Crinoids – lilies of the sea

(cry-noids)

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Model of the crinoid, Glyptocrinus dyeri.
Image: Benjamin Healley
Source: Museum Victoria

Fossil of the crinoid, Glyptocrinus dyeri.
Image: Jon Augier
Source: Museum Victoria

Ordovician

HOW BIG IT WAS

Crinoids relative size depiction as described below
These crinoids grew about 25 cm tall.

Crinoids, or ‘sea lilies’, are echinoderms related to sea urchins and sea stars. They appeared in the Cambrian and were one of the most abundant animals in Palaeozoic seas.

Crinoids have cup-shaped bodies with many flexible arms, often lined with tentacle-like pinnules used to gather food. Most early crinoids used a long stem for attachment, but most forms living today are stemless.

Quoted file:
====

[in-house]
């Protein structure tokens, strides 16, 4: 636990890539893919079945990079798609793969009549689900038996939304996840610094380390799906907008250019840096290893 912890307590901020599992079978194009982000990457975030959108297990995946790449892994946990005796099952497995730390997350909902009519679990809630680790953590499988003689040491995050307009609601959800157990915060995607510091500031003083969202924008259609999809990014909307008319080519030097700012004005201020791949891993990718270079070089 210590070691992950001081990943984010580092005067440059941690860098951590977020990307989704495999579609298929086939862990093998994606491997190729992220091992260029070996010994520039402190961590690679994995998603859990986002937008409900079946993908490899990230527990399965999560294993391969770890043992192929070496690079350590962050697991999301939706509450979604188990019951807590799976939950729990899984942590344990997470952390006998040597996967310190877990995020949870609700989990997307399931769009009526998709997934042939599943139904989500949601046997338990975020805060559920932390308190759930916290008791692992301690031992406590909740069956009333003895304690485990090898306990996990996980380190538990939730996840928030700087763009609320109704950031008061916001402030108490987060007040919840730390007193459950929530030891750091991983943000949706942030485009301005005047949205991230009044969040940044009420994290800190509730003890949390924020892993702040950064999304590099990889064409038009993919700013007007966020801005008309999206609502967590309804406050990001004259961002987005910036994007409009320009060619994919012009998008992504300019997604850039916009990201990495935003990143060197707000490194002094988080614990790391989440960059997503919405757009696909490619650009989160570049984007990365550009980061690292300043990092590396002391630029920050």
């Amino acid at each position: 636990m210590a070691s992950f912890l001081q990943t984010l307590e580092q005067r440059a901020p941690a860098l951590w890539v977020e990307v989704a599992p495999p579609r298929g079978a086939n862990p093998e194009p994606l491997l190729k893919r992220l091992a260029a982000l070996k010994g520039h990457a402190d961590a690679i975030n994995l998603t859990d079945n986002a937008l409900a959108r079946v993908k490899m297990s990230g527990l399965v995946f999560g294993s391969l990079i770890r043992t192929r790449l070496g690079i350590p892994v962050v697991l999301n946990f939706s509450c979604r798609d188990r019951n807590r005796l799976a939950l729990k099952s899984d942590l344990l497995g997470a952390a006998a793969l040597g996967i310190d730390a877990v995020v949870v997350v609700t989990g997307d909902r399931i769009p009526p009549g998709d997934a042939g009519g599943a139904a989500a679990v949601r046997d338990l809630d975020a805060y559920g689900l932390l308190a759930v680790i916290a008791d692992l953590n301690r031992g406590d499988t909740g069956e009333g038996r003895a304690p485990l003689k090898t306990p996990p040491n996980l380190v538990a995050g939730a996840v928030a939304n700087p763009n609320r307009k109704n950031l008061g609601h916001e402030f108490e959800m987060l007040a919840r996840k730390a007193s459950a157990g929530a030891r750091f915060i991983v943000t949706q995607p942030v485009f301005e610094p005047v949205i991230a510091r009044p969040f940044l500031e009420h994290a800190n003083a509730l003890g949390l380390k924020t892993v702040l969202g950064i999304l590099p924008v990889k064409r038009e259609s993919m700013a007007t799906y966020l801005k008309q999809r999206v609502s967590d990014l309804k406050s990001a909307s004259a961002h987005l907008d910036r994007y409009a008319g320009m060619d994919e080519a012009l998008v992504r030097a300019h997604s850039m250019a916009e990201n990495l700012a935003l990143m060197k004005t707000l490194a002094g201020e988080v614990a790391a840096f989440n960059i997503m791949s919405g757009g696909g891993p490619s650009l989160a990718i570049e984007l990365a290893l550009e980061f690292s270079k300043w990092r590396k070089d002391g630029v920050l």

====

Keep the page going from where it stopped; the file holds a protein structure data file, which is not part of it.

A TRAIL THROUGH TIME

Crinoids first appeared in the Cambrian and survive to this day. See how they've changed over time.

Periechocrinus PentremitesJimbacrinus

WHERE IT WAS FOUND

Crinoids map

This fossil of Glyptocrinus dyeri was discovered in the USA.

RELATED OBJECTS

Other objects from the Ordovician

GraptolitesArandaspisPhosphate mineralsNeoasaphus

Related Resources

Photograph of a yellow plastic Tyranasaurus Rex